I’ve just got a new hard drive but my Mac won’t accept it as boot drive unless it’s formatted in a macOS readable format - it’s simply not readable by the volatile system (which is what’s run if no OS is found). I’ve ordered a USB to SATA cable to format the drive from another Mac, but can I format the drive, as OS X extended journaled, in Windows?

tl:dr --> How do I format (or partition) a clean SSD as OS X Extended (Journaled), as opposed to exFAT etc., from a PC?

  • You need to partition it as GPT using Disk Utilities when you are installing macOS. – Allan Nov 19 '17 at 23:04
  • First off: what do you mean GPT? Secondly: are you saying that there is no way to do this via windows? – Hazza_ob Nov 19 '17 at 23:31
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    Windows doesn't support HFS+ or APFS. If you have the macOS installer, you need to partition it as GPT and then format it as either HFS+ (Sierra or older) or APFS (High Sierra). You can do all of this from macOS installation via Utilities (look at the top menu bar). – Allan Nov 19 '17 at 23:35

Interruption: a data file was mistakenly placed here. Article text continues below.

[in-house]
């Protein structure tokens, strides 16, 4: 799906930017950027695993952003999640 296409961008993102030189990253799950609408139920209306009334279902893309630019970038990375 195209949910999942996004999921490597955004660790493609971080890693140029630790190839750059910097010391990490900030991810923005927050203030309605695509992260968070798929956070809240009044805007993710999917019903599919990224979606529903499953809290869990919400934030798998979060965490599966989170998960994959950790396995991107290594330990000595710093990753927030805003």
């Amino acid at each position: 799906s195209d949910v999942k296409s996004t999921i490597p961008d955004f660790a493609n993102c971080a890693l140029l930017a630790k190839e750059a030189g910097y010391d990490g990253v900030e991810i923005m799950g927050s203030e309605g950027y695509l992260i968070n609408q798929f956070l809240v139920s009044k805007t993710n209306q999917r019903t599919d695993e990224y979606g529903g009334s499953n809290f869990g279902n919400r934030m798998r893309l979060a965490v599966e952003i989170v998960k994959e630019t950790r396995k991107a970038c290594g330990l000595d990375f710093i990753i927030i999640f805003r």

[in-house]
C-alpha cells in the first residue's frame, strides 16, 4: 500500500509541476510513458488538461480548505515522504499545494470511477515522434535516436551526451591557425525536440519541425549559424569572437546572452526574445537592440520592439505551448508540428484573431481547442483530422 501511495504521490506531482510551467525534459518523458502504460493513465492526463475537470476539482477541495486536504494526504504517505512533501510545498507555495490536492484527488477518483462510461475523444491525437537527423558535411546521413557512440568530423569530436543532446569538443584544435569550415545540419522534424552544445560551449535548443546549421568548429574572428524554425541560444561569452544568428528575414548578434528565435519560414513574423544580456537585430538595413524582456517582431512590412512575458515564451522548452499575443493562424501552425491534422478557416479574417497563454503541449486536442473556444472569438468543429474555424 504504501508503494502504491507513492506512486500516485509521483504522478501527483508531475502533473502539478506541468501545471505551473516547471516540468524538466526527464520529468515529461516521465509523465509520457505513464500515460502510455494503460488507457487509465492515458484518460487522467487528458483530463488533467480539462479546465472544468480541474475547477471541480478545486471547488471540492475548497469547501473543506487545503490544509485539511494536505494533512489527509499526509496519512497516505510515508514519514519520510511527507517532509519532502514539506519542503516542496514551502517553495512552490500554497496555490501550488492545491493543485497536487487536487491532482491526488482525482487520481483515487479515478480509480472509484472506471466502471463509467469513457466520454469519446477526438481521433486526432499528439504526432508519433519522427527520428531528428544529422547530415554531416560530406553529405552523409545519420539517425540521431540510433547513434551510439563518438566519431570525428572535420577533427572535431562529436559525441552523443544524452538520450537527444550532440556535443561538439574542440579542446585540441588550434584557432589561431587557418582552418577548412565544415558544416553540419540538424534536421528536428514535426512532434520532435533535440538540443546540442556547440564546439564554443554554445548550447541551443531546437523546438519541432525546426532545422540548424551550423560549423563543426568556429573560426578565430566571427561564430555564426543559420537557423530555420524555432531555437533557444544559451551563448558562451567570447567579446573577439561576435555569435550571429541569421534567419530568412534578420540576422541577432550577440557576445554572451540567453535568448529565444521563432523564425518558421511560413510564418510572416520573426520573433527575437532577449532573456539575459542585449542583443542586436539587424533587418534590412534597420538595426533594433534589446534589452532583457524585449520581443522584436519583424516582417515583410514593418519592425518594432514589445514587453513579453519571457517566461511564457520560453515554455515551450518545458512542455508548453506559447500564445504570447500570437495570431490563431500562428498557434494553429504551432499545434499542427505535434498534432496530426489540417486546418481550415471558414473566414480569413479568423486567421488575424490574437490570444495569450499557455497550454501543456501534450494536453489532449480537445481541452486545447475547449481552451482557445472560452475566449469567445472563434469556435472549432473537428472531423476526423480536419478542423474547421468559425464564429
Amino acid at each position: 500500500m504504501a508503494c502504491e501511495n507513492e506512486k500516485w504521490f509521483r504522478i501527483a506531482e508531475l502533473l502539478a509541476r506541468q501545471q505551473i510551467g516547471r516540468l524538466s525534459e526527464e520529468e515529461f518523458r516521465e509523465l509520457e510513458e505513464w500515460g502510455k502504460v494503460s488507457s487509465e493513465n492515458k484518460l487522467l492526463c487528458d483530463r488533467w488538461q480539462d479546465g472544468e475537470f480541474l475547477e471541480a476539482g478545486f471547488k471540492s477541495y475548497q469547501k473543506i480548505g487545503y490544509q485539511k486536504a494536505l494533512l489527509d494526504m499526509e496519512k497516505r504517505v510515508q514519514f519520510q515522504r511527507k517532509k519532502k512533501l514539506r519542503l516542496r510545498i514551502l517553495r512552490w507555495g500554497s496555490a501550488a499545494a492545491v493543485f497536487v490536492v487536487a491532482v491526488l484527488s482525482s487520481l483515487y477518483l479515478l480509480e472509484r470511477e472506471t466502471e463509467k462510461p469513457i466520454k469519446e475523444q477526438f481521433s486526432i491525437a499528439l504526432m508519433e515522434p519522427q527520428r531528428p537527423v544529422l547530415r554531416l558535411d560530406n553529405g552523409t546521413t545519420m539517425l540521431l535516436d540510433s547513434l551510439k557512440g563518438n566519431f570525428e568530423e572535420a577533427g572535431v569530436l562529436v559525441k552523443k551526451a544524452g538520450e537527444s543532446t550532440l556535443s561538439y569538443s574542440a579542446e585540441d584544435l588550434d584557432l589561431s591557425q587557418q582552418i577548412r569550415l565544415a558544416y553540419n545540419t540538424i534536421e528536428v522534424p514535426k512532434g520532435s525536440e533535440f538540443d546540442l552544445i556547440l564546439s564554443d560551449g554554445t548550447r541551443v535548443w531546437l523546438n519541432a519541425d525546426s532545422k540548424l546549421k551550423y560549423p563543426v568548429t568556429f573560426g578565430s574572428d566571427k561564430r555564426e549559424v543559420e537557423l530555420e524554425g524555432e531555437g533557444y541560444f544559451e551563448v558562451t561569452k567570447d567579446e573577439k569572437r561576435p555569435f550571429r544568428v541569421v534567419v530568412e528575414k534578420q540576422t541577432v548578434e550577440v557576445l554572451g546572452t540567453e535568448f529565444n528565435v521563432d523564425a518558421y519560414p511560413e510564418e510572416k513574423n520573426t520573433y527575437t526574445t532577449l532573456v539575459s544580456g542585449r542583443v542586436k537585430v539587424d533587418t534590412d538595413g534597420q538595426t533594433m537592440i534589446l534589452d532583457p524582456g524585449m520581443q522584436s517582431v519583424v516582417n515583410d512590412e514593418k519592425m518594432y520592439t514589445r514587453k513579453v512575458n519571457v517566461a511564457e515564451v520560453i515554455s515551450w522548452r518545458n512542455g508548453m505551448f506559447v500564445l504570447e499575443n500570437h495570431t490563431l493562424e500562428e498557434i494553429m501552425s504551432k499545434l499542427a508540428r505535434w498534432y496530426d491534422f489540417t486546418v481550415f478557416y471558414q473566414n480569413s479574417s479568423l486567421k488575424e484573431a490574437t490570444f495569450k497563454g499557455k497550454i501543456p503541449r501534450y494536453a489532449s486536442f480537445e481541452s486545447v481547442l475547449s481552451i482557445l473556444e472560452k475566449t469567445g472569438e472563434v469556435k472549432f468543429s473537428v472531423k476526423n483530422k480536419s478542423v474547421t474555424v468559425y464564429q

• unfortunately you cannot do this all from the macOS installation - the disk just doesn’t show up if it’s brand-new. Don’t ask me why as I don’t know. – Hazza_ob Nov 25 '17 at 2:30

Windows is able to write data to create a HFS+ disk.

Edit: The aim was to produce a disk in Windows that can be read as a boot drive by the volatile OS X system- this works and thus is a valid solution

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    The information at that link is incorrect. The steps they describe create a partition with an Apple-specific partition type, but they do not format the drive as any file system. – duskwuff -inactive- Nov 20 '17 at 4:43
  • It doesn’t necessarily matter; as soon as it’s visible by the volatile OS X system, we can erase, format and install the OS onto the drive – Hazza_ob Nov 25 '17 at 2:34
  • If you're following this to format a Network drive to APFS, you won't be able to do the conversion from HFS to APFS, as Apple has dropped support through their Disk Utility. – Michael Jan 9 at 3:00

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